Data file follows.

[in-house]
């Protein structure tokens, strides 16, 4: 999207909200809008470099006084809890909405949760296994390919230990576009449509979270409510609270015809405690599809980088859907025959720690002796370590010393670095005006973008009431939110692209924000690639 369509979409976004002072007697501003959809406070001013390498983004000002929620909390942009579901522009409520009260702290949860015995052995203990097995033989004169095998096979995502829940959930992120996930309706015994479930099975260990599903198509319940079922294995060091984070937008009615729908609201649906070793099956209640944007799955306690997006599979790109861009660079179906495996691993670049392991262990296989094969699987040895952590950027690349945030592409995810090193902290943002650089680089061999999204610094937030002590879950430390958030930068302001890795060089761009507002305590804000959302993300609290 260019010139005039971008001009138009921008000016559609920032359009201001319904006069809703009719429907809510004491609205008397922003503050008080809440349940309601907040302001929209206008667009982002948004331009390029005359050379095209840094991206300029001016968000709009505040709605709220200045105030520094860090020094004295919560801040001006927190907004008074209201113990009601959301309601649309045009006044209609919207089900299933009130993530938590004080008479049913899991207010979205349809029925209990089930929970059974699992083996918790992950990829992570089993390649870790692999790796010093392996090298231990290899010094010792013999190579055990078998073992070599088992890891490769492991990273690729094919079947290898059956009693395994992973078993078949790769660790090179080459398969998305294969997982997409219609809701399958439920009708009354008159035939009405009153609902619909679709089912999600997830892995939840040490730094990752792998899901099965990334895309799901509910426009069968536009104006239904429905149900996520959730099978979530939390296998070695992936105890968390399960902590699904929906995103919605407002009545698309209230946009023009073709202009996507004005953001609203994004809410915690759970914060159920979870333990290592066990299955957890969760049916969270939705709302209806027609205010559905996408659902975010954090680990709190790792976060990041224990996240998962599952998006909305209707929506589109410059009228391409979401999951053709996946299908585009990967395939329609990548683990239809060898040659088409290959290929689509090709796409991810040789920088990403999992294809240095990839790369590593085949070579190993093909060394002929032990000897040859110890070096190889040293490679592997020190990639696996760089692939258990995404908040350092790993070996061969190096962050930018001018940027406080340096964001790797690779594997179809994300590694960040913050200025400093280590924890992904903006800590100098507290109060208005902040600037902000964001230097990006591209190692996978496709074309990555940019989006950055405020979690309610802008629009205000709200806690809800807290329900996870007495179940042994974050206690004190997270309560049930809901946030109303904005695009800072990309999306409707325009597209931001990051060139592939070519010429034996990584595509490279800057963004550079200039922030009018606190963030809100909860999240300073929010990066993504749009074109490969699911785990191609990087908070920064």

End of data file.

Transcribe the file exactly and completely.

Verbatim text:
[in-house]
């Protein structure tokens, strides 16, 4: 999207909200809008470099006084809890909405949760296994390919230990576009449509979270409510609270015809405690599809980088859907025959720690002796370590010393670095005006973008009431939110692209924000690639 369509979409976004002072007697501003959809406070001013390498983004000002929620909390942009579901522009409520009260702290949860015995052995203990097995033989004169095998096979995502829940959930992120996930309706015994479930099975260990599903198509319940079922294995060091984070937008009615729908609201649906070793099956209640944007799955306690997006599979790109861009660079179906495996691993670049392991262990296989094969699987040895952590950027690349945030592409995810090193902290943002650089680089061999999204610094937030002590879950430390958030930068302001890795060089761009507002305590804000959302993300609290 260019010139005039971008001009138009921008000016559609920032359009201001319904006069809703009719429907809510004491609205008397922003503050008080809440349940309601907040302001929209206008667009982002948004331009390029005359050379095209840094991206300029001016968000709009505040709605709220200045105030520094860090020094004295919560801040001006927190907004008074209201113990009601959301309601649309045009006044209609919207089900299933009130993530938590004080008479049913899991207010979205349809029925209990089930929970059974699992083996918790992950990829992570089993390649870790692999790796010093392996090298231990290899010094010792013999190579055990078998073992070599088992890891490769492991990273690729094919079947290898059956009693395994992973078993078949790769660790090179080459398969998305294969997982997409219609809701399958439920009708009354008159035939009405009153609902619909679709089912999600997830892995939840040490730094990752792998899901099965990334895309799901509910426009069968536009104006239904429905149900996520959730099978979530939390296998070695992936105890968390399960902590699904929906995103919605407002009545698309209230946009023009073709202009996507004005953001609203994004809410915690759970914060159920979870333990290592066990299955957890969760049916969270939705709302209806027609205010559905996408659902975010954090680990709190790792976060990041224990996240998962599952998006909305209707929506589109410059009228391409979401999951053709996946299908585009990967395939329609990548683990239809060898040659088409290959290929689509090709796409991810040789920088990403999992294809240095990839790369590593085949070579190993093909060394002929032990000897040859110890070096190889040293490679592997020190990639696996760089692939258990995404908040350092790993070996061969190096962050930018001018940027406080340096964001790797690779594997179809994300590694960040913050200025400093280590924890992904903006800590100098507290109060208005902040600037902000964001230097990006591209190692996978496709074309990555940019989006950055405020979690309610802008629009205000709200806690809800807290329900996870007495179940042994974050206690004190997270309560049930809901946030109303904005695009800072990309999306409707325009597209931001990051060139592939070519010429034996990584595509490279800057963004550079200039922030009018606190963030809100909860999240300073929010990066993504749009074109490969699911785990191609990087908070920064």